Sunday, March 14, 2010

Top 5 Tools for My Classroom

As a teacher who is interested in teaching with technology, I am fortunate to teach in a 1:1 classroom where every student has a computer every day. This has allowed me to use technology to get students more actively involved in the lessons, give more timely and better feedback, and better customize learning opportunities for all students. The effect of all this is that students are writing, editing, communicating, and thinking more about their work than they did B.C.--before computers.

The top 5 tools that I have my students use that facilitate student achievement in our 1:1 classroom include:

5. Moodle
I have used Moodle less this year than the last few years because of some of the other tools on this list, but it still is an effective platform for an online class. My favorite feature is the report that enable teachers to track student use of the site. My least favorite aspect of Moodle is the very linear and limited appearance, and sometimes cumbersome features (like creating quizzes).

4. CoveritLive
CoveritLive is a live blogging tool. I love CoveritLive as a platform for backchannel classroom chats during videos or student presentations, and to conduct evening study sessions. The sessions are easily embedded onto other websites and an archive of the session is automatically created at the conclusion of the event. CoveritLive is my preferred tool for synchronous class events outside of school hours.

3. Ning
Since social networking sites have become the way students primarily use the internet to connect and share with others it only makes sense that students have the opportunity to learn in that way in school as well. Ning is a nice site because it allows for an ad free service for educators and is easily customized to the privacy and learning needs of a k-12 class. I set up a private Ning site called iCitizen for a Citizenship unit. Students created profiles, joined groups, added videos and events, and asked and answered questions related to the unit. The great benefit of Ning was that it provided an authentic voice for students who are either shy or who are bored in a traditional school setting.

2. Google Docs
The primary way students submit work, collaborate with one another, and manage their assignments is with Google Docs. Google Docs (and Moodle) has allowed for my class to be virtually paperless. It has also taught students the importance of creating an online system of organization. The downside is that students have figured out how to pass notes with Google Docs (not that students ever passed notes before).

1. Wikispaces
I love wikis! The students use their Study Hall wiki on a daily basis to post assignments, take notes, post content related resources, ask questions, and learn from each other. In the beginning of the year I did most of the posting, now I may do 10-20%. It is pretty much a student run resource that has essentially taken the place of Moodle as the primary online class resource.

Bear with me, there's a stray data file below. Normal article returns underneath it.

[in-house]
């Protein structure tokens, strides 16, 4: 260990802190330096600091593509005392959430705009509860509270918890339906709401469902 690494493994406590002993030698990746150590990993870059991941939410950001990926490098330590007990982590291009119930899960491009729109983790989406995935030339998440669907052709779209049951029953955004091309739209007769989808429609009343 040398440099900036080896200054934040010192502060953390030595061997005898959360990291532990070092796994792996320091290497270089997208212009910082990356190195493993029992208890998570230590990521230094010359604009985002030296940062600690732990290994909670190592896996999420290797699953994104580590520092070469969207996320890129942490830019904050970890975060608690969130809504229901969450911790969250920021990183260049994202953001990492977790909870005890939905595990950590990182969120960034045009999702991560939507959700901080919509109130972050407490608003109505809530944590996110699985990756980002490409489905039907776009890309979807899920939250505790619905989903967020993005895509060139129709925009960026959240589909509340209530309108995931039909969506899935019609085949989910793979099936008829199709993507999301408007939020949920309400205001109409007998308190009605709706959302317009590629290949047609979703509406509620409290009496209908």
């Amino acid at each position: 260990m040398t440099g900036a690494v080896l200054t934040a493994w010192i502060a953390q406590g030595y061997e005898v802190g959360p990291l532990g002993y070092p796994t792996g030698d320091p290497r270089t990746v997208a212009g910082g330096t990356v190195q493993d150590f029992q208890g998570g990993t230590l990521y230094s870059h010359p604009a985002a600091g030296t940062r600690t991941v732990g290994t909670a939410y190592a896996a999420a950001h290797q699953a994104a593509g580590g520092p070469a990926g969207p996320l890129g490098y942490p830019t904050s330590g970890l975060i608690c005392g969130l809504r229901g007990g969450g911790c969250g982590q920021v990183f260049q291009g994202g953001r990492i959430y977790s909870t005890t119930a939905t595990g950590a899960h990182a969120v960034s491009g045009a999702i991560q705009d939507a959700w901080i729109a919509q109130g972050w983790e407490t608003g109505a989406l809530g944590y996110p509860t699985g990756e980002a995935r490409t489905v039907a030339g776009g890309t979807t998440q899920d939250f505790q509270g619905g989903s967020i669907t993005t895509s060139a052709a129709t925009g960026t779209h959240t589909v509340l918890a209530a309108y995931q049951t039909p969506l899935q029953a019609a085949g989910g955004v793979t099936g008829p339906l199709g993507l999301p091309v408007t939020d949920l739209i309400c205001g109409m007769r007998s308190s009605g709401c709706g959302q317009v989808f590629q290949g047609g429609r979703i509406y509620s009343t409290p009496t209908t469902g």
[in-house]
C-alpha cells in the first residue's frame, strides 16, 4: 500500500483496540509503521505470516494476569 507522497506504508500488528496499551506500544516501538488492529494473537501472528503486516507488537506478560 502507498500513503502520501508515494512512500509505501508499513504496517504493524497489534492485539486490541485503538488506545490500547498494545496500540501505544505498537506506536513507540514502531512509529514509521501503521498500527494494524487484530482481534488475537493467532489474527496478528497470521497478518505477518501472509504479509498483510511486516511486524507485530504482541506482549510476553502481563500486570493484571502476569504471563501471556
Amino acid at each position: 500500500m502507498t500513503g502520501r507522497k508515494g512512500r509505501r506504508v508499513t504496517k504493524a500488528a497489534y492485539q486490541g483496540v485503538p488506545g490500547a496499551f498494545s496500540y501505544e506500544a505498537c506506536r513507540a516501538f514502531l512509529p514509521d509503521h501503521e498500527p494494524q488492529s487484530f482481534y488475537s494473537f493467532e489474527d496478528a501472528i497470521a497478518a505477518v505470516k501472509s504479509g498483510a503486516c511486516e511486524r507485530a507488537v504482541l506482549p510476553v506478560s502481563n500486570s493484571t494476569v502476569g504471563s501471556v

So, what are your favorite tools for the classroom?

NCLB--OUT, More of the Same--IN

Obama Calls for Sweeping Changes in Education Law

I never liked the No Child Left Behind law because of its focus on high stakes standardized testing, the focus on what counts on a narrow band of disciplines to the exclusion of the arts and physical education, and on unrealistic goals like the 2014 goal of having every student at grade level--or else.

Unfortunately, the new and yet to be named education program that was unveiled by President Obama on Saturday has many of the same flaws of the NCLB law.
  1. A focus on high stakes standardized tests
  2. A focus on federal direction leading to ever more regulation and red tape
  3. A focus on winners and losers
In each of these areas the "new" educational direction we are taking is more worrisome than the old NCLB for the following reasons:
  • More and ever higher, higher stakes tests. A cautionary tale is the mass firing of the Central Falls teaching staff that was applauded by the Obama administration. Read: R.I. Grad: 'It's not the teachers' fault'
  • More federal interference and the obsession with accountability measures are destroying public education. Read: Diane Ravitch's latest article--The Big Idea--It's bad education policy. This article hits the issue on the bullseye and is especially convincing since Ravitch used to be an advocate for accountability in education.
  • Obama's Race to the Top program identifies winners and losers. Unfortunately, it's the students who are ultimately the losers when so much of our focus is on jumping through the hoops that the federal government has placed in our way. Read: Obama's contradictions on education and Obama and NCLB: The good--and very bad--news.
Hopefully, this too will pass. Unfortunately, it will probably be when another President is elected and declares that the Race to the Top was a failure and institutes a new federal program to rescue the millions of students from under-performing schools. Oh, and those schools will probably be the loser schools from the Race to the Bottom, er- Top.

Tuesday, March 9, 2010

*NEW* Teacher Talk Podcast

Here is my debut podcast episode for Teacher Talk by Art Titzel, entitled "The Need for Educational Innovation."